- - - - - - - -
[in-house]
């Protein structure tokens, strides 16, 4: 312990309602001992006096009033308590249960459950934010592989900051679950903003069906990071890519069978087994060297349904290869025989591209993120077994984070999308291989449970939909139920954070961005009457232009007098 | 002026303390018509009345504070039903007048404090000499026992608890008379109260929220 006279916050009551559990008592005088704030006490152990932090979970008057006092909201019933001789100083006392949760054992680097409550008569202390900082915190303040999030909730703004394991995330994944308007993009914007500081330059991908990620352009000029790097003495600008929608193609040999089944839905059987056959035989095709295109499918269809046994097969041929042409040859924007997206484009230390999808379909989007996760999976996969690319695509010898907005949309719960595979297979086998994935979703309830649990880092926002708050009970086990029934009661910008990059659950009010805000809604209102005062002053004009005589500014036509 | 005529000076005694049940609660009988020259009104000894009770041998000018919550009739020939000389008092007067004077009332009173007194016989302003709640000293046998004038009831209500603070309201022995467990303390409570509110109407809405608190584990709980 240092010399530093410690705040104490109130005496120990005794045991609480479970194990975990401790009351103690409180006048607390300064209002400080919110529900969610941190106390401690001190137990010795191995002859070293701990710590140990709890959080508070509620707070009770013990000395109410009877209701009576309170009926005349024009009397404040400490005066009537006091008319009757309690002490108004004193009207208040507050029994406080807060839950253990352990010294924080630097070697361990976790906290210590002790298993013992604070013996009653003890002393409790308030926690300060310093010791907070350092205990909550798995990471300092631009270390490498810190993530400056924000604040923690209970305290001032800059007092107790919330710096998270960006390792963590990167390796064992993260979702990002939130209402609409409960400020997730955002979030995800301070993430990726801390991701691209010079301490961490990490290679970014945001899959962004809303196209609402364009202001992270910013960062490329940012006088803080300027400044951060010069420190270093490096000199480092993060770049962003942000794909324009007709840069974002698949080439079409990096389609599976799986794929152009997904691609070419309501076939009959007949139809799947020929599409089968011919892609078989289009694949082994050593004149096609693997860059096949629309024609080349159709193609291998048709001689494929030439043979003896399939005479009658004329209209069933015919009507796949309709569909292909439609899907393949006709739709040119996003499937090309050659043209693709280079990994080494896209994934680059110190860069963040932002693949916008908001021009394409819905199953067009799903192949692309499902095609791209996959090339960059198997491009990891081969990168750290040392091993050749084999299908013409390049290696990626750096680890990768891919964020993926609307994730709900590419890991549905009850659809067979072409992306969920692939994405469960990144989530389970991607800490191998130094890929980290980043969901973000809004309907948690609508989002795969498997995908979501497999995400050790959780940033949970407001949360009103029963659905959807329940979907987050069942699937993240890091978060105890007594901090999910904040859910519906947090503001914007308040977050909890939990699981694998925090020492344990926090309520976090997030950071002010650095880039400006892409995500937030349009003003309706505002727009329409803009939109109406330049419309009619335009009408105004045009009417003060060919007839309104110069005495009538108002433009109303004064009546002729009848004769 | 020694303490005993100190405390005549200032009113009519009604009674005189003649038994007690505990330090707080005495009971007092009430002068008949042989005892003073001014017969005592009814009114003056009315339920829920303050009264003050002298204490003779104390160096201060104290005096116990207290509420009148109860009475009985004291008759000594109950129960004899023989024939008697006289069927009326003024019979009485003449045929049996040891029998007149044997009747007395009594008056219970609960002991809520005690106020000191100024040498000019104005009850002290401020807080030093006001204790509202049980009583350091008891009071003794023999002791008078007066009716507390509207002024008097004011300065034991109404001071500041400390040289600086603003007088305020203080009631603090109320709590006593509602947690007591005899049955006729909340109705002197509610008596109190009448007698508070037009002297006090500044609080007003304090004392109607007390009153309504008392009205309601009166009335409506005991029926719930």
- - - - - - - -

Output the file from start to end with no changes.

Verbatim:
[in-house]
């Protein structure tokens, strides 16, 4: 312990309602001992006096009033308590249960459950934010592989900051679950903003069906990071890519069978087994060297349904290869025989591209993120077994984070999308291989449970939909139920954070961005009457232009007098 | 002026303390018509009345504070039903007048404090000499026992608890008379109260929220 006279916050009551559990008592005088704030006490152990932090979970008057006092909201019933001789100083006392949760054992680097409550008569202390900082915190303040999030909730703004394991995330994944308007993009914007500081330059991908990620352009000029790097003495600008929608193609040999089944839905059987056959035989095709295109499918269809046994097969041929042409040859924007997206484009230390999808379909989007996760999976996969690319695509010898907005949309719960595979297979086998994935979703309830649990880092926002708050009970086990029934009661910008990059659950009010805000809604209102005062002053004009005589500014036509 | 005529000076005694049940609660009988020259009104000894009770041998000018919550009739020939000389008092007067004077009332009173007194016989302003709640000293046998004038009831209500603070309201022995467990303390409570509110109407809405608190584990709980 240092010399530093410690705040104490109130005496120990005794045991609480479970194990975990401790009351103690409180006048607390300064209002400080919110529900969610941190106390401690001190137990010795191995002859070293701990710590140990709890959080508070509620707070009770013990000395109410009877209701009576309170009926005349024009009397404040400490005066009537006091008319009757309690002490108004004193009207208040507050029994406080807060839950253990352990010294924080630097070697361990976790906290210590002790298993013992604070013996009653003890002393409790308030926690300060310093010791907070350092205990909550798995990471300092631009270390490498810190993530400056924000604040923690209970305290001032800059007092107790919330710096998270960006390792963590990167390796064992993260979702990002939130209402609409409960400020997730955002979030995800301070993430990726801390991701691209010079301490961490990490290679970014945001899959962004809303196209609402364009202001992270910013960062490329940012006088803080300027400044951060010069420190270093490096000199480092993060770049962003942000794909324009007709840069974002698949080439079409990096389609599976799986794929152009997904691609070419309501076939009959007949139809799947020929599409089968011919892609078989289009694949082994050593004149096609693997860059096949629309024609080349159709193609291998048709001689494929030439043979003896399939005479009658004329209209069933015919009507796949309709569909292909439609899907393949006709739709040119996003499937090309050659043209693709280079990994080494896209994934680059110190860069963040932002693949916008908001021009394409819905199953067009799903192949692309499902095609791209996959090339960059198997491009990891081969990168750290040392091993050749084999299908013409390049290696990626750096680890990768891919964020993926609307994730709900590419890991549905009850659809067979072409992306969920692939994405469960990144989530389970991607800490191998130094890929980290980043969901973000809004309907948690609508989002795969498997995908979501497999995400050790959780940033949970407001949360009103029963659905959807329940979907987050069942699937993240890091978060105890007594901090999910904040859910519906947090503001914007308040977050909890939990699981694998925090020492344990926090309520976090997030950071002010650095880039400006892409995500937030349009003003309706505002727009329409803009939109109406330049419309009619335009009408105004045009009417003060060919007839309104110069005495009538108002433009109303004064009546002729009848004769 | 020694303490005993100190405390005549200032009113009519009604009674005189003649038994007690505990330090707080005495009971007092009430002068008949042989005892003073001014017969005592009814009114003056009315339920829920303050009264003050002298204490003779104390160096201060104290005096116990207290509420009148109860009475009985004291008759000594109950129960004899023989024939008697006289069927009326003024019979009485003449045929049996040891029998007149044997009747007395009594008056219970609960002991809520005690106020000191100024040498000019104005009850002290401020807080030093006001204790509202049980009583350091008891009071003794023999002791008078007066009716507390509207002024008097004011300065034991109404001071500041400390040289600086603003007088305020203080009631603090109320709590006593509602947690007591005899049955006729909340109705002197509610008596109190009448007698508070037009002297006090500044609080007003304090004392109607007390009153309504008392009205309601009166009335409506005991029926719930």